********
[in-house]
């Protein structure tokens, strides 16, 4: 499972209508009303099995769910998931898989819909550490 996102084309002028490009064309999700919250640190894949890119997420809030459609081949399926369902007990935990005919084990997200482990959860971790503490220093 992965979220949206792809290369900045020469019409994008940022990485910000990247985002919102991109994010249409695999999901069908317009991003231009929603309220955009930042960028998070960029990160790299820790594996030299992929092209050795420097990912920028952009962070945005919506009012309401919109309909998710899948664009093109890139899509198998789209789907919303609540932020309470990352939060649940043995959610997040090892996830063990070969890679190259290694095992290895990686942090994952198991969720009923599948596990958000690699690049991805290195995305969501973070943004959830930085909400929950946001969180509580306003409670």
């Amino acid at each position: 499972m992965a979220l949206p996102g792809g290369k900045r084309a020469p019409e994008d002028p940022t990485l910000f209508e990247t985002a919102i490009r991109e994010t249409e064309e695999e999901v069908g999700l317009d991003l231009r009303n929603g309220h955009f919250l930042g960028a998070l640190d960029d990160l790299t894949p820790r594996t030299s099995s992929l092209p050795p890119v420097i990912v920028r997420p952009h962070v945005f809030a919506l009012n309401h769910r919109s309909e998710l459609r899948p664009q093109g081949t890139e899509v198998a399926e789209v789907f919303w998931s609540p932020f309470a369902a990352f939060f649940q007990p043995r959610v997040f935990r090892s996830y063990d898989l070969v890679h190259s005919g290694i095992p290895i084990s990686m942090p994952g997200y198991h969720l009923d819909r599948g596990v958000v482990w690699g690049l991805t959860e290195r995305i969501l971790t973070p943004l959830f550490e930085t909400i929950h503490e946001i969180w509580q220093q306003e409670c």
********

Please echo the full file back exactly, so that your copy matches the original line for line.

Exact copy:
[in-house]
């Protein structure tokens, strides 16, 4: 499972209508009303099995769910998931898989819909550490 996102084309002028490009064309999700919250640190894949890119997420809030459609081949399926369902007990935990005919084990997200482990959860971790503490220093 992965979220949206792809290369900045020469019409994008940022990485910000990247985002919102991109994010249409695999999901069908317009991003231009929603309220955009930042960028998070960029990160790299820790594996030299992929092209050795420097990912920028952009962070945005919506009012309401919109309909998710899948664009093109890139899509198998789209789907919303609540932020309470990352939060649940043995959610997040090892996830063990070969890679190259290694095992290895990686942090994952198991969720009923599948596990958000690699690049991805290195995305969501973070943004959830930085909400929950946001969180509580306003409670």
């Amino acid at each position: 499972m992965a979220l949206p996102g792809g290369k900045r084309a020469p019409e994008d002028p940022t990485l910000f209508e990247t985002a919102i490009r991109e994010t249409e064309e695999e999901v069908g999700l317009d991003l231009r009303n929603g309220h955009f919250l930042g960028a998070l640190d960029d990160l790299t894949p820790r594996t030299s099995s992929l092209p050795p890119v420097i990912v920028r997420p952009h962070v945005f809030a919506l009012n309401h769910r919109s309909e998710l459609r899948p664009q093109g081949t890139e899509v198998a399926e789209v789907f919303w998931s609540p932020f309470a369902a990352f939060f649940q007990p043995r959610v997040f935990r090892s996830y063990d898989l070969v890679h190259s005919g290694i095992p290895i084990s990686m942090p994952g997200y198991h969720l009923d819909r599948g596990v958000v482990w690699g690049l991805t959860e290195r995305i969501l971790t973070p943004l959830f550490e930085t909400i929950h503490e946001i969180w509580q220093q306003e409670c």